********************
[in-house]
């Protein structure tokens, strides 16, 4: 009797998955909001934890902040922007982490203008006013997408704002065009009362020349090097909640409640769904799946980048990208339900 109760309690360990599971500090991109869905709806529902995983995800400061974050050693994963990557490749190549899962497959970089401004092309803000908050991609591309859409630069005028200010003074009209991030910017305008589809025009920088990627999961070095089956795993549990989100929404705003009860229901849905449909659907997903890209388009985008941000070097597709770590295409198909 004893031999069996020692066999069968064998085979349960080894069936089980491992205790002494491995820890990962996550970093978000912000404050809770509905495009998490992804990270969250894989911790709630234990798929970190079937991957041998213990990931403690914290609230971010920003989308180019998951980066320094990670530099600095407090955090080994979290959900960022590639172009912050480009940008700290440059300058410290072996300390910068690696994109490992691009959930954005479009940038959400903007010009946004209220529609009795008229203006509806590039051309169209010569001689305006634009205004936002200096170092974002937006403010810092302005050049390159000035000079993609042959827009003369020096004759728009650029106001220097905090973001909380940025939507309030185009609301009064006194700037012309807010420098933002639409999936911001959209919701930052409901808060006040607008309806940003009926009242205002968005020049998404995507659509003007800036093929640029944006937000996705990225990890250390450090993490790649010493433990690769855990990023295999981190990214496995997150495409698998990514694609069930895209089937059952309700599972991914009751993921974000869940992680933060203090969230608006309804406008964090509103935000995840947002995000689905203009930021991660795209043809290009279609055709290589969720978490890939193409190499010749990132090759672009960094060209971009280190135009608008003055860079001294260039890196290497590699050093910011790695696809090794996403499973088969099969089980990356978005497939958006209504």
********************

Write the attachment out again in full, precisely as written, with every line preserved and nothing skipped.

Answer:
[in-house]
């Protein structure tokens, strides 16, 4: 009797998955909001934890902040922007982490203008006013997408704002065009009362020349090097909640409640769904799946980048990208339900 109760309690360990599971500090991109869905709806529902995983995800400061974050050693994963990557490749190549899962497959970089401004092309803000908050991609591309859409630069005028200010003074009209991030910017305008589809025009920088990627999961070095089956795993549990989100929404705003009860229901849905449909659907997903890209388009985008941000070097597709770590295409198909 004893031999069996020692066999069968064998085979349960080894069936089980491992205790002494491995820890990962996550970093978000912000404050809770509905495009998490992804990270969250894989911790709630234990798929970190079937991957041998213990990931403690914290609230971010920003989308180019998951980066320094990670530099600095407090955090080994979290959900960022590639172009912050480009940008700290440059300058410290072996300390910068690696994109490992691009959930954005479009940038959400903007010009946004209220529609009795008229203006509806590039051309169209010569001689305006634009205004936002200096170092974002937006403010810092302005050049390159000035000079993609042959827009003369020096004759728009650029106001220097905090973001909380940025939507309030185009609301009064006194700037012309807010420098933002639409999936911001959209919701930052409901808060006040607008309806940003009926009242205002968005020049998404995507659509003007800036093929640029944006937000996705990225990890250390450090993490790649010493433990690769855990990023295999981190990214496995997150495409698998990514694609069930895209089937059952309700599972991914009751993921974000869940992680933060203090969230608006309804406008964090509103935000995840947002995000689905203009930021991660795209043809290009279609055709290589969720978490890939193409190499010749990132090759672009960094060209971009280190135009608008003055860079001294260039890196290497590699050093910011790695696809090794996403499973088969099969089980990356978005497939958006209504």